Article identifier
http://nla.gov.au/nla.news-article60473841
Page identifier
http://nla.gov.au/nla.news-page4499479
APA citation
FALLS OF SNOW. (1917, August 22). The Register (Adelaide, SA : 1901 - 1929), p. 6. Retrieved April 15, 2017, from http://nla.gov.au/nla.news-article60473841 

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Express and Telegraph (Adelaide, SA : 1867 - 1922), Wednesday 22 August 1917, page 4

http://trove.nla.gov.au/newspaper/article/209767609

{quoting snow-relevant text from longer article}

SNOW IN THE COUNTRY.
SNOW 12 FT. DEEP.
Mount Bryan, August 21.

On Friday, after three very heavy frosts, dust was blowing. In the evening rain commented and continued all night. On Sat.urday heavy showers fell. The record was 284 points from 8 o'clock on Saturday morning until the same time on Sunday, while on Sunday 163 points fell. Last night and this morning it has been snowing heavily and all the flat country was covered from 6 in. to a foot deep. In the gullies of the Mount Bryan Ranges, the snow is from 6 ft. to 12 ft. deep, and will possibly take three or four weeks to melt. Snow is continuing to-day. ...

TEROWIE, August 22.—The heaviest fall of snow since 1905 was witnessed on Tuesday. The snow began at about 10 a.m. and continued until 12.30 pm. The sight was magnificent. Snowballing soon became general. The town and the surrounding hills were clothed in white, and as the sun shone out at intervals the scene was awe-inspiring. At 2 p.m. another snowfall, which lasted for half an hour, took place. ...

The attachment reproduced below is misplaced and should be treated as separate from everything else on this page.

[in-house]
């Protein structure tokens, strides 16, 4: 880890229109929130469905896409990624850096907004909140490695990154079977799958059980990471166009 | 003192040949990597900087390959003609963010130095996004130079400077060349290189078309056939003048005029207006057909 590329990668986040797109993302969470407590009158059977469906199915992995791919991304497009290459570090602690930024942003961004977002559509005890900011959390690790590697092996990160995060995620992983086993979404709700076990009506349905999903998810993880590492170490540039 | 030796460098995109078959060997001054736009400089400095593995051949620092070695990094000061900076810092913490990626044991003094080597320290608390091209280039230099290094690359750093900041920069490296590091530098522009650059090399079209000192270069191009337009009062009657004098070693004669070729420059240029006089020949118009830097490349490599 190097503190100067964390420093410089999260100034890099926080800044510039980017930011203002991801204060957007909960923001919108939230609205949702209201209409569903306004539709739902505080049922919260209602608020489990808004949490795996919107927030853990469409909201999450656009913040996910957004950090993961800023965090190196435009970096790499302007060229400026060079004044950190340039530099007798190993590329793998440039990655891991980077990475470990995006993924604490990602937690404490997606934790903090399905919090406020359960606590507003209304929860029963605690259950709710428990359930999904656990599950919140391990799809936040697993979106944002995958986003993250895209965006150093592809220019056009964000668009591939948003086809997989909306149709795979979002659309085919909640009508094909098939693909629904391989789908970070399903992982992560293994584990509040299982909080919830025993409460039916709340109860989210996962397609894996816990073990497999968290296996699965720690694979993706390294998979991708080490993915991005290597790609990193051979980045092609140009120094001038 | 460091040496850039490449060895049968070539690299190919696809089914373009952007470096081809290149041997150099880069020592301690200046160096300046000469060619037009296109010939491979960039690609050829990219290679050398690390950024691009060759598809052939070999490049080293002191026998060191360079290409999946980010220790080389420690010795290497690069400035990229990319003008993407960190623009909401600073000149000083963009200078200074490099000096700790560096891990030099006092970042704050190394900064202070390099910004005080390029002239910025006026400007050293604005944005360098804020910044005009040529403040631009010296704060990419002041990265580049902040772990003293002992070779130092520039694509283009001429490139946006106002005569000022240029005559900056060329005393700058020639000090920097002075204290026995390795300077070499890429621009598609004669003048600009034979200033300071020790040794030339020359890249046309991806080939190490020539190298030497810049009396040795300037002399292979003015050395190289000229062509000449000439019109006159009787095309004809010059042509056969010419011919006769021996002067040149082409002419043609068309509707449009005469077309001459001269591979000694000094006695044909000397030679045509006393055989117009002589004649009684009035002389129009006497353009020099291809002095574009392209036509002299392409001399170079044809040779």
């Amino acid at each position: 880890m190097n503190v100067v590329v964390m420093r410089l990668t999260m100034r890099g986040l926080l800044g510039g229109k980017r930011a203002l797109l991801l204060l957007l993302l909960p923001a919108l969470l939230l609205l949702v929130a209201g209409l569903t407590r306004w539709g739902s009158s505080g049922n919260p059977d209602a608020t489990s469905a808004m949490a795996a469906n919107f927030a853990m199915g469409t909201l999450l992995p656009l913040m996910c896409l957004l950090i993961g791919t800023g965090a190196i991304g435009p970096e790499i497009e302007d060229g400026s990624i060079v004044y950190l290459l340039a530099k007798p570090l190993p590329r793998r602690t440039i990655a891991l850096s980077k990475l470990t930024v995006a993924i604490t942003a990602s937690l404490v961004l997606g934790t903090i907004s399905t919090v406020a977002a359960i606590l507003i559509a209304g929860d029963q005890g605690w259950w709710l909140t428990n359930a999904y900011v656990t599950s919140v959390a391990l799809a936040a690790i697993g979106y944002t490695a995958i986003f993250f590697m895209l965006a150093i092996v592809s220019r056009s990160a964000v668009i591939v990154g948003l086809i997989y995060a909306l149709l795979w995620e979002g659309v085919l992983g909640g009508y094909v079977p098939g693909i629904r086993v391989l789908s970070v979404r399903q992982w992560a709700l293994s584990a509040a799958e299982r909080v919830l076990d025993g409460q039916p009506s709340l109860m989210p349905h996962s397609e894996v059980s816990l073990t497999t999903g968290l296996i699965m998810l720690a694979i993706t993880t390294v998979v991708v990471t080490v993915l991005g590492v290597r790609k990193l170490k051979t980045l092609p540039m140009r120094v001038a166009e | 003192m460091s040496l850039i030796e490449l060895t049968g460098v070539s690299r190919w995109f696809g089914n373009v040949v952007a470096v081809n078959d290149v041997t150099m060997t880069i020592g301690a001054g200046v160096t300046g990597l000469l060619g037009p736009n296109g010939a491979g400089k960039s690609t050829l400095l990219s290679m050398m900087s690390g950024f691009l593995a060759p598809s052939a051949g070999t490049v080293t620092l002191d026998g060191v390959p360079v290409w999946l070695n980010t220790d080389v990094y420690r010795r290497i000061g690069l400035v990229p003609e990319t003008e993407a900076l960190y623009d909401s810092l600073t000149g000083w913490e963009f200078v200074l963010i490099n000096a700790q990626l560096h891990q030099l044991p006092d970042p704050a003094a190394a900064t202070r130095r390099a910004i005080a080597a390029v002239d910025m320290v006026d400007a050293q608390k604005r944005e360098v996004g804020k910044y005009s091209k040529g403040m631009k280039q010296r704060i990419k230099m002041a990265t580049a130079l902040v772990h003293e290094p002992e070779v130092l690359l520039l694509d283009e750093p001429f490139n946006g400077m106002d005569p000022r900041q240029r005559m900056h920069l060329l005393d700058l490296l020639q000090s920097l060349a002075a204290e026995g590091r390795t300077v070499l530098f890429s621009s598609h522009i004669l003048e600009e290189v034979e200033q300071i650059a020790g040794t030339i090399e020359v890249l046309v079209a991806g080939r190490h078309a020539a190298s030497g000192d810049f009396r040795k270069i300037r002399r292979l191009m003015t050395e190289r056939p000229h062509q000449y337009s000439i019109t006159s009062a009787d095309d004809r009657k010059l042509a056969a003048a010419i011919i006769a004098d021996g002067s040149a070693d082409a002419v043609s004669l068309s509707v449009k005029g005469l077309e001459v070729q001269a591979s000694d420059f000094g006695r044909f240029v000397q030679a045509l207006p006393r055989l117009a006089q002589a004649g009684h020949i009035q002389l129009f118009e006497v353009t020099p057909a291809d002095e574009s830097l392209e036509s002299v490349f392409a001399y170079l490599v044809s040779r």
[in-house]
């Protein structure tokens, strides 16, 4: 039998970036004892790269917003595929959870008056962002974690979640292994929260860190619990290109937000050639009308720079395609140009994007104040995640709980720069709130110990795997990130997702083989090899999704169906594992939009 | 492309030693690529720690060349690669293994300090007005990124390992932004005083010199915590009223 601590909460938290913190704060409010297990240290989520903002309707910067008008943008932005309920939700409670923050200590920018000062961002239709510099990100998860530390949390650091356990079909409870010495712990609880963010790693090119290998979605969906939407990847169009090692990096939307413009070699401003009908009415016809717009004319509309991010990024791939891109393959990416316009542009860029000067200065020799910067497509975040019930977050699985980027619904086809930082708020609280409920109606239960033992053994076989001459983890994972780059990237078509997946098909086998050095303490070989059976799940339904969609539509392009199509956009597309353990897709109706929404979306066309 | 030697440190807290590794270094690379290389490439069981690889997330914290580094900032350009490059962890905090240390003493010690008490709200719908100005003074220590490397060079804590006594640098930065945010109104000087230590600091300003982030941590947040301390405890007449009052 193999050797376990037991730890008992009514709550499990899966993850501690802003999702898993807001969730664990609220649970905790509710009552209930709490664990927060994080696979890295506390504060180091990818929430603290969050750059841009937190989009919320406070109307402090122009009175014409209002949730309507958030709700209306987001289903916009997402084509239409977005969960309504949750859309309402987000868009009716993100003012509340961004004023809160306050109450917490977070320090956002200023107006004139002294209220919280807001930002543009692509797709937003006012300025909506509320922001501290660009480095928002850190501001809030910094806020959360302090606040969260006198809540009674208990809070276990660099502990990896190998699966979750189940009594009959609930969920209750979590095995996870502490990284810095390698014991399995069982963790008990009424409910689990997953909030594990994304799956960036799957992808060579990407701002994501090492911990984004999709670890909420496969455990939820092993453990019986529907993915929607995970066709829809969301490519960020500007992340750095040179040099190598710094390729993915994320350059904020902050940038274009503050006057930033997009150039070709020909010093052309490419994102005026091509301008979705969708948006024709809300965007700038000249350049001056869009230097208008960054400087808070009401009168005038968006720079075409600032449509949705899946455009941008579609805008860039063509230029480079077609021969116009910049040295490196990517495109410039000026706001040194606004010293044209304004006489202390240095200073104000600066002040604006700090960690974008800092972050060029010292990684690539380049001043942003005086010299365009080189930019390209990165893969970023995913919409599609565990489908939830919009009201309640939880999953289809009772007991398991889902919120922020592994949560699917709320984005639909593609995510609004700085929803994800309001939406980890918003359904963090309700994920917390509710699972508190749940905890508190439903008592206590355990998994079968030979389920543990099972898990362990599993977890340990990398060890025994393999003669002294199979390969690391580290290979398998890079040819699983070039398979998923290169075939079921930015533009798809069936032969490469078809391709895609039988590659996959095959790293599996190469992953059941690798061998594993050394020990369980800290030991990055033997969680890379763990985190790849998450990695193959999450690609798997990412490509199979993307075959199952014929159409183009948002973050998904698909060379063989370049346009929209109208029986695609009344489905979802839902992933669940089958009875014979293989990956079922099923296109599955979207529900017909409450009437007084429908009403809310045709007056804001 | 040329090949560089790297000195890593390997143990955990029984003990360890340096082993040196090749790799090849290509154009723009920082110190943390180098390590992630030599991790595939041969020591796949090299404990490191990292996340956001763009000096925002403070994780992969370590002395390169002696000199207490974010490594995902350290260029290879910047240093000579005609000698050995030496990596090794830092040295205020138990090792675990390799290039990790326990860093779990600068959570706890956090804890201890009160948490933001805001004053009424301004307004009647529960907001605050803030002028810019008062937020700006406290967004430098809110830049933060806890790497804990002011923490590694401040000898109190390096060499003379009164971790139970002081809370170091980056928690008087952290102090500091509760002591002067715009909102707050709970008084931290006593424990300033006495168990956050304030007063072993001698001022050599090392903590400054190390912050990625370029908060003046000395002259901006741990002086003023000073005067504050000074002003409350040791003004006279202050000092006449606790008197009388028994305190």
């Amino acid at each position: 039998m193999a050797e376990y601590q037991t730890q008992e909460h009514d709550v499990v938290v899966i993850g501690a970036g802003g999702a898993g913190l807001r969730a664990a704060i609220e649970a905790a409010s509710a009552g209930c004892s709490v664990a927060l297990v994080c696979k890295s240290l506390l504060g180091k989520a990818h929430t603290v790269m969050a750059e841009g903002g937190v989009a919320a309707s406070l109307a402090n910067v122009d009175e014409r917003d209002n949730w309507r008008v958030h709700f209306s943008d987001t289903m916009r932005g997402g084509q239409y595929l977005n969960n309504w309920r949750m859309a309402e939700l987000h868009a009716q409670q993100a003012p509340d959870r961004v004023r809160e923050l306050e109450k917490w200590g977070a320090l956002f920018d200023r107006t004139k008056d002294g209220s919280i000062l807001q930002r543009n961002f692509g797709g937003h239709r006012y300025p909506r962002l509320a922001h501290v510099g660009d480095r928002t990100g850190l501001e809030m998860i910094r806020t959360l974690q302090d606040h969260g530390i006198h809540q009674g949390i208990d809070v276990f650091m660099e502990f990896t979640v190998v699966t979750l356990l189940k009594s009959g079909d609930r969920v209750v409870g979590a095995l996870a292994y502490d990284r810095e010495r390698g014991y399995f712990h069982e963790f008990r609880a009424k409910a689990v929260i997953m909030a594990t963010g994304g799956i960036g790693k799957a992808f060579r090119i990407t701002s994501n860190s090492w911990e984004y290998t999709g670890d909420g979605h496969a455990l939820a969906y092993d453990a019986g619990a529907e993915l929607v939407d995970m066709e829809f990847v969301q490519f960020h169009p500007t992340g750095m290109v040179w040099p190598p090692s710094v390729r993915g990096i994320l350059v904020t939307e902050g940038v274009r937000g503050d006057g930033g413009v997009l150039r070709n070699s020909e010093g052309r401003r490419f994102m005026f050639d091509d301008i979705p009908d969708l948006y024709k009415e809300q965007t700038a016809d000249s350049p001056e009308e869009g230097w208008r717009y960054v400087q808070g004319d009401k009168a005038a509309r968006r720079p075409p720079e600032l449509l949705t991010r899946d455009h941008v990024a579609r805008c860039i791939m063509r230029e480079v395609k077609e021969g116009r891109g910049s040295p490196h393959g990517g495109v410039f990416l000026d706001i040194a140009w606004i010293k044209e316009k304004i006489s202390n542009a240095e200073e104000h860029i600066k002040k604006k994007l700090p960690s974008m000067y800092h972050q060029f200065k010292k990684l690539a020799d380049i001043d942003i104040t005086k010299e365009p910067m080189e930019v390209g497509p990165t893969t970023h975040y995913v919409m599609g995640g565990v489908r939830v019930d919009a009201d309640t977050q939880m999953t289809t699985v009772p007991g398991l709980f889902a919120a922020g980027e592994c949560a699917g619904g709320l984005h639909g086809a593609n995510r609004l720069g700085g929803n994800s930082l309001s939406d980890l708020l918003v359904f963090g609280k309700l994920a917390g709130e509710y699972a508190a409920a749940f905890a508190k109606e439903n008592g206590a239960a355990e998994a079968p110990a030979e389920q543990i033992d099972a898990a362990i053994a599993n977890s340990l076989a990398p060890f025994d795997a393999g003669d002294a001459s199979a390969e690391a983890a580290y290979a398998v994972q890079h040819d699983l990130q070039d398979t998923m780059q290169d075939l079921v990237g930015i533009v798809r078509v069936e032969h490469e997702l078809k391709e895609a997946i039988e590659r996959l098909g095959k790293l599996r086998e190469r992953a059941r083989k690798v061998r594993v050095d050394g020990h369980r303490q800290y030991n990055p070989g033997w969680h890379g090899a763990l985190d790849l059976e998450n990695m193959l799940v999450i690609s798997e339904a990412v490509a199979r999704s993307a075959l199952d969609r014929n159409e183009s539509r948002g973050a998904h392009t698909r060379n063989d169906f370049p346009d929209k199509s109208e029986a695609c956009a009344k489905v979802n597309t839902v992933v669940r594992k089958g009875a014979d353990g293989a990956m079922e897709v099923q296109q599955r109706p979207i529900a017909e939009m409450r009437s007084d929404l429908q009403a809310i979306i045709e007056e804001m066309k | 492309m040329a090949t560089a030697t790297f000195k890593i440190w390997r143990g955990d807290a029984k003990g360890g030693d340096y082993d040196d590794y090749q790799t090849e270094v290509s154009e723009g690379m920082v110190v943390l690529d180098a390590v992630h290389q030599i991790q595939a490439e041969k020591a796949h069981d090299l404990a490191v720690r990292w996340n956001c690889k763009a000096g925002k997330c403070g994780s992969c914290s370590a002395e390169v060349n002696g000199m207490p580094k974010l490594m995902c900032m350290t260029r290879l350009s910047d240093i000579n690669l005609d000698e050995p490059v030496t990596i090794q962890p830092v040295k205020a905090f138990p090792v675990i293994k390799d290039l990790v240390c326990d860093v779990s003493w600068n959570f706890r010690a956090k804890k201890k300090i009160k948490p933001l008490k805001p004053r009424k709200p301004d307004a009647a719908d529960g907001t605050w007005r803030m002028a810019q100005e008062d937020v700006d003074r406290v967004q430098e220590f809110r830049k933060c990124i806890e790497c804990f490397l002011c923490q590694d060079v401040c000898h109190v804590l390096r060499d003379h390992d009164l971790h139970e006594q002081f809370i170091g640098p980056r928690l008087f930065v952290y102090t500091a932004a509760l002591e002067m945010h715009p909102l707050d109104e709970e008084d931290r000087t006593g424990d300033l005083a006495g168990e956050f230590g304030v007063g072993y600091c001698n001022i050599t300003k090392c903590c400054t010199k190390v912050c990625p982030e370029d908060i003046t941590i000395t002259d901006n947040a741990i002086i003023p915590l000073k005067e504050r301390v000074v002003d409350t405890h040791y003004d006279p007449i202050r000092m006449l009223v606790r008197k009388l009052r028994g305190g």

KERSBBOOK, August 21.—Heavy snow fell to-day about 7 a.m. Another lighter fall occurred about 11 a.m.

GUMERACHA, August 21.—Snow fell heavily this morning, and the hills were covered. The Torrens is in flood, and carrying logs and limbe of trees over the top of the weir. ...

Article identifier
http://nla.gov.au/nla.news-article209767609
Page identifier
http://nla.gov.au/nla.news-page23034788
APA citation
SNOW IN THE COUNTRY. (1917, August 22). The Express and Telegraph (Adelaide, SA : 1867 - 1922), p. 4 (5 O'CLOCK EDITION.). Retrieved April 15, 2017, from http://nla.gov.au/nla.news-article209767609 

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Kapunda Herald (SA : 1878 - 1951) Fri 24 Aug 1917 Page 2.

http://trove.nla.gov.au/newspaper/article/124989829

{quoting whole article}

RAIN, HAIL, AND SNOW.
On Friday last dust blew in clouds, and the change in the evening was welcome.
Rain continued for several days, and the weather became intensely cold. On
Tuesday morning, between 10 and 11 o'clock, a heavy shower of hail fell, and
interspersed were large snowflakes. The fall of snow in the town was light, and
disappeared as soon as it reached the ground, but on the hills to the west, and
towards Aulaby to the north-east, the fall was heavier, and could be seen on the
ground for some time. At Eudunda and Robertstown, which are much higher
than Kapunda, a beautiful fall was experienced, and young and old could not
resist the temptation to indulge in a little snowballing.

Article identifier
http://nla.gov.au/nla.news-article124989829
Page identifier
http://nla.gov.au/nla.news-page10561346
APA citation
RAIN, HAIL, AND SNOW. (1917, August 24). Kapunda Herald (SA : 1878 - 1951), p. 2. Retrieved April 15, 2017, from http://nla.gov.au/nla.news-article124989829